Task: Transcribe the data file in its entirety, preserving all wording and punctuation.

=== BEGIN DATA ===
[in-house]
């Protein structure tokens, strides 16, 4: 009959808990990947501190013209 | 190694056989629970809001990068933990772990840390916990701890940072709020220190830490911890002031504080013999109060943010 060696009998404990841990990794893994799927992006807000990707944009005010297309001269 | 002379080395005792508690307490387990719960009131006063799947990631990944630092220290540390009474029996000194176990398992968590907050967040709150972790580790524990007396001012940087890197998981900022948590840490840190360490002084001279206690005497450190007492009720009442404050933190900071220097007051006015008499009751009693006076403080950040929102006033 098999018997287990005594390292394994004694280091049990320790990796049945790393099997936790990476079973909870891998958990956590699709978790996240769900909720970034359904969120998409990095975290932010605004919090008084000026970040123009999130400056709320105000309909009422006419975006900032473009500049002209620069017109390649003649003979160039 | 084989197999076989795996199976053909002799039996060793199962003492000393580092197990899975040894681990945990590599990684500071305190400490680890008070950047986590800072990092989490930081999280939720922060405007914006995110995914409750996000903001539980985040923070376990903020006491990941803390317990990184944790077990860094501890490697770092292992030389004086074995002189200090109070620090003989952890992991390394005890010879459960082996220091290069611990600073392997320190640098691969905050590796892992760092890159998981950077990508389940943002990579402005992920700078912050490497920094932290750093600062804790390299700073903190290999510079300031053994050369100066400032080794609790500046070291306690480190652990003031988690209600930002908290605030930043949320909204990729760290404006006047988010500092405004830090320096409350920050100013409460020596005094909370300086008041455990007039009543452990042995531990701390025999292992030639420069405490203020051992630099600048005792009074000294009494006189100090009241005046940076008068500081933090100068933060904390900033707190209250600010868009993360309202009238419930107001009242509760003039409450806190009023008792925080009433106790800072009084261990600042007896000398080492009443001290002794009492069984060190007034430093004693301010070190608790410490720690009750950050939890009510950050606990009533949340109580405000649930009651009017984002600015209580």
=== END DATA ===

[in-house]
């Protein structure tokens, strides 16, 4: 009959808990990947501190013209 | 190694056989629970809001990068933990772990840390916990701890940072709020220190830490911890002031504080013999109060943010 060696009998404990841990990794893994799927992006807000990707944009005010297309001269 | 002379080395005792508690307490387990719960009131006063799947990631990944630092220290540390009474029996000194176990398992968590907050967040709150972790580790524990007396001012940087890197998981900022948590840490840190360490002084001279206690005497450190007492009720009442404050933190900071220097007051006015008499009751009693006076403080950040929102006033 098999018997287990005594390292394994004694280091049990320790990796049945790393099997936790990476079973909870891998958990956590699709978790996240769900909720970034359904969120998409990095975290932010605004919090008084000026970040123009999130400056709320105000309909009422006419975006900032473009500049002209620069017109390649003649003979160039 | 084989197999076989795996199976053909002799039996060793199962003492000393580092197990899975040894681990945990590599990684500071305190400490680890008070950047986590800072990092989490930081999280939720922060405007914006995110995914409750996000903001539980985040923070376990903020006491990941803390317990990184944790077990860094501890490697770092292992030389004086074995002189200090109070620090003989952890992991390394005890010879459960082996220091290069611990600073392997320190640098691969905050590796892992760092890159998981950077990508389940943002990579402005992920700078912050490497920094932290750093600062804790390299700073903190290999510079300031053994050369100066400032080794609790500046070291306690480190652990003031988690209600930002908290605030930043949320909204990729760290404006006047988010500092405004830090320096409350920050100013409460020596005094909370300086008041455990007039009543452990042995531990701390025999292992030639420069405490203020051992630099600048005792009074000294009494006189100090009241005046940076008068500081933090100068933060904390900033707190209250600010868009993360309202009238419930107001009242509760003039409450806190009023008792925080009433106790800072009084261990600042007896000398080492009443001290002794009492069984060190007034430093004693301010070190608790410490720690009750950050939890009510950050606990009533949340109580405000649930009651009017984002600015209580």